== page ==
Andy Banaczyk, head of maintenance at Rock-Tenn, said they had to physically test each interlock until they located the fault. “This was a real time-waster,” according to Banaczyk. The programmable logic controllers (PLCs) controlling the printing plant were obsolete and too expensive for upgrade with the original manufacturer, so Banaczyk took it upon himself to replace one of the PLCs with a PLC and touchscreen from AutomationDirect (www.automationdirect.com). This project went so well, Banaczyk decided to replace all the printing plant’s obsolete PLCs.
The Rock-Tenn plant prints more than 900 huge rolls of paper each month. It prints the outside of pasteboard cartons that will contain beer, yogurt, drink pouches and other products. The process is continuous: As one feed roll is emptied, a mechanism cuts the paper and splices on the waiting end of another full feed roll. The same thing happens at the other end. With so many heavy moving parts, safety was paramount, so the entire press was ringed with safety gates and interlocks.
Although Banaczyk was technically capable of designing, engineering, programming and installing new PLCs and monitors himself, the size of the project and the consequent time commitment were daunting. So he decided to call in outside help: first, W.L Smith Electronics (www.wlsmithelectronics.com) in Jacksonville, Fla., and then Expert Automation Design (EAD, www.eanda-technical.com) in Seminole, Fla. He asked WL Smith Electronics to design, build and supply many of the control enclosures, and program many of the PLCs.
After some of the controls had been changed, Banaczyk wanted to add inter-PLC communications and data transfers to allow the PLCs to share status information.
The new PLCs included DirectLogic D2-260 and D0-05 models connected to C-More touchscreens, all from Automation Direct. The plant also replaced many of the pushbuttons, selector switches and indicator lights with Automation Direct-supplied units. Banaczyk didn’t have the original PLC code and had no way to convert the old code, so engineers rewrote the control and safety code for each new PLC. Using DirectSoft programming software helped this to be a fairly simple and straightforward task, he said.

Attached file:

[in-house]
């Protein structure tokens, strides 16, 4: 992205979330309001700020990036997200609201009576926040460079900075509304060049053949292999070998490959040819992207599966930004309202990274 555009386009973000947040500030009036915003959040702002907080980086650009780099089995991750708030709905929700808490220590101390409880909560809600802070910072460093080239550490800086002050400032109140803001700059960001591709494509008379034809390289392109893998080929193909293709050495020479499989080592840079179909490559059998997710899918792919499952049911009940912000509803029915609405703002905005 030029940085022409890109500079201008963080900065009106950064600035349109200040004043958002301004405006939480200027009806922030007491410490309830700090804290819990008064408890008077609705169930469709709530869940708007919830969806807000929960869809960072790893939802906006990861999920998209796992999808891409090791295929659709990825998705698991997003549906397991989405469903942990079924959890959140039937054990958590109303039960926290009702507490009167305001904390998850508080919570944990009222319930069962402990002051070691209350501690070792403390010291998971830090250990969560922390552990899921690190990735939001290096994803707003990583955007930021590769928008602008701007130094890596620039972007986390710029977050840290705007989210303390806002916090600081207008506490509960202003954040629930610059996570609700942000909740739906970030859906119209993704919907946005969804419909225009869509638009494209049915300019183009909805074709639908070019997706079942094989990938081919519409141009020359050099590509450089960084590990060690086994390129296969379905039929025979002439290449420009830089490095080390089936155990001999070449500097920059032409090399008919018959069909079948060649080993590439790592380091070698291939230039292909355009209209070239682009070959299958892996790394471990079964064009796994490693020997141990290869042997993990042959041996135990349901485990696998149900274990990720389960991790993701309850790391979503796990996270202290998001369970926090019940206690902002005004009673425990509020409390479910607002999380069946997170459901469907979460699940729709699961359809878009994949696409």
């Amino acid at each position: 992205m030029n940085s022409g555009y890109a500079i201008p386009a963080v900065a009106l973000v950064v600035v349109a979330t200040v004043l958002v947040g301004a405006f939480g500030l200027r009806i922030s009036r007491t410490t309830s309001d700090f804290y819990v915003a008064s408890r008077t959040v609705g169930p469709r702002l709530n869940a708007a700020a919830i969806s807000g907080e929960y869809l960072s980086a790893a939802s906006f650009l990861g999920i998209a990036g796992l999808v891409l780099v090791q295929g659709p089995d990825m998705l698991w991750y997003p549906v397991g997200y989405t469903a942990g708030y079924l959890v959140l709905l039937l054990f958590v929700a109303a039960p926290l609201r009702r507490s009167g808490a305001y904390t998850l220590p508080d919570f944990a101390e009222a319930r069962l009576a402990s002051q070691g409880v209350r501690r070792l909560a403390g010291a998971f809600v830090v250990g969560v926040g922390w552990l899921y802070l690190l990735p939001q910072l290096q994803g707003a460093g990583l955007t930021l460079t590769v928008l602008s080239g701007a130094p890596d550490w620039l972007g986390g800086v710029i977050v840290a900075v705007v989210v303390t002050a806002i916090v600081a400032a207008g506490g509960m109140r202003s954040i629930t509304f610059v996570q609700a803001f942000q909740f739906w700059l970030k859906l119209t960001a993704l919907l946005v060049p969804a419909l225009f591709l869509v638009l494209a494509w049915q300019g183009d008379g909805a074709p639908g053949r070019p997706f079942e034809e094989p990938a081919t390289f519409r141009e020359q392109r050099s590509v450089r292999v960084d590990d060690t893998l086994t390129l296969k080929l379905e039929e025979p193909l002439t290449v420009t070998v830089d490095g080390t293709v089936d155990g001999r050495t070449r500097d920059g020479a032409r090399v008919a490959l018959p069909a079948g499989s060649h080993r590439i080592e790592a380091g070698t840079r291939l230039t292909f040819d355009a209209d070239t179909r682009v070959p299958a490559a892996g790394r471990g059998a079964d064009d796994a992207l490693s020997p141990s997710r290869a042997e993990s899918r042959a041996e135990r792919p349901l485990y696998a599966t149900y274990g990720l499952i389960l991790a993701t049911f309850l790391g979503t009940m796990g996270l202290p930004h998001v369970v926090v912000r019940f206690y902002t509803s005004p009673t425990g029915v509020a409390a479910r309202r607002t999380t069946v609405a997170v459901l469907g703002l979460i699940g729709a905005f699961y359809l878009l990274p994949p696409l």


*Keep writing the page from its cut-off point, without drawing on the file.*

For example, Banaczyk implemented a voice-broadcast system using the audio capabilities of the AutomationDirect C-more touchscreen. He recorded many messages tied to specific actions or operations. When the press starts, for example, three voice messages are heard in succession: “Caution—Stand back! Hands up! Starting the press!”
An Ethernet network links all the PLCs in the building, with a few minor exceptions. Authorized personnel can access any linked PLC and monitor its status or make changes to the logic from any of several PCs around the plant. The entire system is also tied to a PC running DirectSoft software, which allows Internet access from web browsers.
All PLCs pass and exchange data among themselves as needed over the network in a peer-to-peer network configuration with no PLC as a master. This results in a more reliable system as there is no single point of failure.
Another benefit: The updated Safety System, reduced unnecessary stoppages dramatically.
“I couldn’t count the number of stoppages we used to have,” Banaczyk said. “I just know it was a nightmare before, and no problems now.” And when the rare stoppage occurs, the new automation system announces exactly where the fault is at the main control panel.
CASE APPLICATION: Click here to read about the intersection of motion and logic control. Includes a look at a machine-builder for the printing industry.
Renee Robbins Bassett, email@example.com, is Managing Editor for Automation World magazine.